The Duke CTSA KL2 program provides training and research opportunities for junior investigators. KL2 scholars will leave the program equipped with the skills to be successful, independent investigators, making contributions across the spectrum of clinical and translational science. This year, four new investigators will join the program: Carlene Moore, Noreen Bukhari-Parlakturk, Stacey Maskarinec, and Lavanya Vasudevan.
Carlene Moore, PhD
Growing up on the Caribbean island of St. Kitts, Carlene Moore watched her mother struggle with back pain. When Carlene was in elementary school, her mother suffered a slipped disk and had to travel to England for surgery. After seeing the effects chronic pain can have on people, she knew it was something she wanted to help alleviate.
Carlene’s research focuses on deconstructing the molecular mechanisms in the skin for pain and inflammation. She hopes to use this information to compare how people of different ethnicities experience pain.
“Chronic pain can be debilitating,” Carlene said. “Many treatments for pain involve opioids, but due to the opioid overuse epidemic, I’m hoping to identify novel treatment options to control pathologic pain through the skin and launch rationally-based topical anti-pain treatments that move us forward toward personalized medicine, also taking into account ethnicity”
As a member of the KL2 Scholar program, Carlene is excited about the health disparities curriculum she and her fellow scholars will pursue. There is emerging published evidence that documents the disparities in pain treatment among different ethnic groups. Knowing that all humans have intrinsic biases, Carlene is hoping this curriculum will help to alleviate some of her intrinsic biases as she approaches her research agenda.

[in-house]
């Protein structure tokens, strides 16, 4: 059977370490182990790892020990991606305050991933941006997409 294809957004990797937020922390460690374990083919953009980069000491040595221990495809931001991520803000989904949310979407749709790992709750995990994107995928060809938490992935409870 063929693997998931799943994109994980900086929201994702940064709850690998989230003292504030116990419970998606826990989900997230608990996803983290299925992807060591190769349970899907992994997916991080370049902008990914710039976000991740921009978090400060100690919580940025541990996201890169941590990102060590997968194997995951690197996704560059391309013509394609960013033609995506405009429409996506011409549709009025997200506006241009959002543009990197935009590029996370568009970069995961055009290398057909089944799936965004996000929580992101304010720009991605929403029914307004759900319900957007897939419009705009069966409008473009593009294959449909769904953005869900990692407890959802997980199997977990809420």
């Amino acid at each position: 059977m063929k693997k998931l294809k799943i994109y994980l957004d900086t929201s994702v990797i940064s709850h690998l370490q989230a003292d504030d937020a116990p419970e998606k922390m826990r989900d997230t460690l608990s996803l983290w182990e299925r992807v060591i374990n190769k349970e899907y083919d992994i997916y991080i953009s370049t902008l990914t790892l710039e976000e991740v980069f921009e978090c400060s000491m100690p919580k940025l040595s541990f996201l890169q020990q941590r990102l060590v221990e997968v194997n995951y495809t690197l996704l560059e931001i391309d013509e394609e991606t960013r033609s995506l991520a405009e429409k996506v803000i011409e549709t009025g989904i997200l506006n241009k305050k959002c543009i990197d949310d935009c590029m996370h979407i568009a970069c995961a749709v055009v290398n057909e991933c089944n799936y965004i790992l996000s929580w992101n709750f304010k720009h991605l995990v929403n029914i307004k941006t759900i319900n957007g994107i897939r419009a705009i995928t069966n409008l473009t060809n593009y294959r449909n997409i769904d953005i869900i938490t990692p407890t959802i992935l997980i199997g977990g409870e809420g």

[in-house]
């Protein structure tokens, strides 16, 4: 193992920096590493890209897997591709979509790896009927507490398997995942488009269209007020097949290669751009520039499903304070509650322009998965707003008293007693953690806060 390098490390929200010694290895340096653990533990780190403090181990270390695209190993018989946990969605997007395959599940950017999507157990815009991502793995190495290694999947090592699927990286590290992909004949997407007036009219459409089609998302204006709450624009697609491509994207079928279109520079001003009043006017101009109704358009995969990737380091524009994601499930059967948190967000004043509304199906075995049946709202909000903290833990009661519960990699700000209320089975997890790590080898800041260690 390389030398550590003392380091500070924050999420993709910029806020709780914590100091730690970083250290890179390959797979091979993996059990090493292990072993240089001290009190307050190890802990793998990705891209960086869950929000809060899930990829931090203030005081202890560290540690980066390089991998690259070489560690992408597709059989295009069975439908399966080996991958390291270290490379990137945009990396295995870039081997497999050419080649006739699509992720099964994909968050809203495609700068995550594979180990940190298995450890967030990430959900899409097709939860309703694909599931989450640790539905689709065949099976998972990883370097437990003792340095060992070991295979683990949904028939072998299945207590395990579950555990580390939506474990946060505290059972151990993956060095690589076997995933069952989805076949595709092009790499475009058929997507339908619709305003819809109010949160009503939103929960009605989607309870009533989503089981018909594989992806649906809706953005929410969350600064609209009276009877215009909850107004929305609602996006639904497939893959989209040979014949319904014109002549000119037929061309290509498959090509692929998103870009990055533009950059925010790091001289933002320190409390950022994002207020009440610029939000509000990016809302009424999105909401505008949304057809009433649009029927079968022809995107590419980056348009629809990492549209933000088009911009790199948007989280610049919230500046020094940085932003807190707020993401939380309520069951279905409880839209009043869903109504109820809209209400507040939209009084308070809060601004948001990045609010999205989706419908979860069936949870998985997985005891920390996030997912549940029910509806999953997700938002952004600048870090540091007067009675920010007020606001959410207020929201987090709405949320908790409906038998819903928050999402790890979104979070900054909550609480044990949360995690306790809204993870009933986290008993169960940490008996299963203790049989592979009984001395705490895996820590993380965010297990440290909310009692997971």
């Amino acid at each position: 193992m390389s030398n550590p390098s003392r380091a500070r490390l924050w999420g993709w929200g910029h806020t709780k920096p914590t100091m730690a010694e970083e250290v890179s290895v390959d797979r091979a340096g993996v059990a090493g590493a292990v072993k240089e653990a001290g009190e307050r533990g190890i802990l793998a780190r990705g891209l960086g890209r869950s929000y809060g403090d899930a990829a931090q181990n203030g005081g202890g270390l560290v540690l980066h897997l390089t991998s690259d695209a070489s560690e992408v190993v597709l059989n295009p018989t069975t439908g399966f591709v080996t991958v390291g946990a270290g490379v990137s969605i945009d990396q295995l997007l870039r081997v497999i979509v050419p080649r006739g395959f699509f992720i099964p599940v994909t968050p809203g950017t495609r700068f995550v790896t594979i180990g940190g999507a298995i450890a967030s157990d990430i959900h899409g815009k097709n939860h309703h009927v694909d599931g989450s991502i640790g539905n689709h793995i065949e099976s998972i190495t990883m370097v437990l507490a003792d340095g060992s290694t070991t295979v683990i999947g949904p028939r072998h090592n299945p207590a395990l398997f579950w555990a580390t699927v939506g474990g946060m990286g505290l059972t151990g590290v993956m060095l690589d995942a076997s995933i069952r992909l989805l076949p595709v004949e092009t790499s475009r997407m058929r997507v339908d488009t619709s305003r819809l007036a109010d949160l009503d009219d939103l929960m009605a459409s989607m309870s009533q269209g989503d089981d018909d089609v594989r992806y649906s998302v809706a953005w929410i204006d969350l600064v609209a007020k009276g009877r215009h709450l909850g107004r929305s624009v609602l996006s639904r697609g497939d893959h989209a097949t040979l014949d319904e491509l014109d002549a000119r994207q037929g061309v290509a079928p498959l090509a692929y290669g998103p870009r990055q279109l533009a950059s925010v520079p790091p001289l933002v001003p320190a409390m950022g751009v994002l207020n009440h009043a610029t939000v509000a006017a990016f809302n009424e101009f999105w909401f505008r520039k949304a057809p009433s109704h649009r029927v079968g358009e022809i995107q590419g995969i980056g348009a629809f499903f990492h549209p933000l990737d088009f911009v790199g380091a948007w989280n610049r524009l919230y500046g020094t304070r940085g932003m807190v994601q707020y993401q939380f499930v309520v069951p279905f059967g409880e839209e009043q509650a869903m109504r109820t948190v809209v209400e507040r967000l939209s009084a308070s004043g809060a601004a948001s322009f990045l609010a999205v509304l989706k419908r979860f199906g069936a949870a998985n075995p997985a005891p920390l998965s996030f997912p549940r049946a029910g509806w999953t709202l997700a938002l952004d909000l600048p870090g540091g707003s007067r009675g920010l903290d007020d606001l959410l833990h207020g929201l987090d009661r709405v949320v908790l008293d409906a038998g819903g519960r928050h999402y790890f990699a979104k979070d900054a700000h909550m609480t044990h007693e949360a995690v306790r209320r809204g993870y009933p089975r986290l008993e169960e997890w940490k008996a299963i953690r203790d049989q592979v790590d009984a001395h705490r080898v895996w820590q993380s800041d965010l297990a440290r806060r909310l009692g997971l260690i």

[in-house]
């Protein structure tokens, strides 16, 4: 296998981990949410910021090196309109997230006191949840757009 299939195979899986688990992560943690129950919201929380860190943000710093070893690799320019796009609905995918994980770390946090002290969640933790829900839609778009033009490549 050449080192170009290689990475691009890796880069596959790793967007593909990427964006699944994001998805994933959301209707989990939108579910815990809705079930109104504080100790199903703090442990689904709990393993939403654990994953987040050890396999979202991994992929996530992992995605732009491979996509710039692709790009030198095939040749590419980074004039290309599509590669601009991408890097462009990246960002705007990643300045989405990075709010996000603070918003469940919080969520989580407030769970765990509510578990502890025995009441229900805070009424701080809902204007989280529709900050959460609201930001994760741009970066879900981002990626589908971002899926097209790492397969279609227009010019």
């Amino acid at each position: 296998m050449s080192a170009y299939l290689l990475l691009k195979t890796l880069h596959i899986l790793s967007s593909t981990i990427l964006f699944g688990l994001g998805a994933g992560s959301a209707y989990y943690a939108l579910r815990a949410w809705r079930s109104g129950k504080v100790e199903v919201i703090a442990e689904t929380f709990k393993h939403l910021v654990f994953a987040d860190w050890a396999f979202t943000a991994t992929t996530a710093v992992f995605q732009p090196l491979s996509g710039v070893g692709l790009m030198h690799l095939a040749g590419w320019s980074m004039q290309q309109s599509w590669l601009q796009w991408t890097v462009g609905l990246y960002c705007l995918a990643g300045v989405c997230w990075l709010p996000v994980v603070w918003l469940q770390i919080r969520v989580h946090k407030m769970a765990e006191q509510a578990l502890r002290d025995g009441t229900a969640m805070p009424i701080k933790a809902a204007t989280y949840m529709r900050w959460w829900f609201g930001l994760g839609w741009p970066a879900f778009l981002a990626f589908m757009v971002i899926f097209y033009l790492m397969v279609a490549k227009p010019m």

“As scholars, we all will benefit from training and growth,” Carlene said. “I know I have more growth potential. The KL2 program is all-around advantageous to me—it provides me the funding and mentoring I need to pursue my research questions and to achieve my goals.”
Noreen Bukhari-Parlakturk, MD, PhD
As a KL2 Scholar, Noreen Bukhari-Parlakturk will focus her research on writer’s cramp dystonia, a neurological condition that causes involuntary muscle contractions in the arms, hands, and fingers. Specifically, Noreen’s research will investigate treatment using transcranial magnetic stimulation (TMS), a procedure that stimulates nerve cells and is currently FDA-approved for treatment of depression.
Noreen’s training is in neurology and neuroscience and she’s found a complimentary skill set in her research mentor, Dr. Nicole Calakos.
“Dr. Calakos and I have synergistic research interests,” she said. “If we can demonstrate efficacy of TMS in dystonia patients, this will provide a readily available therapy for patients and has implications for disease modifying therapy that can help move the field forward.”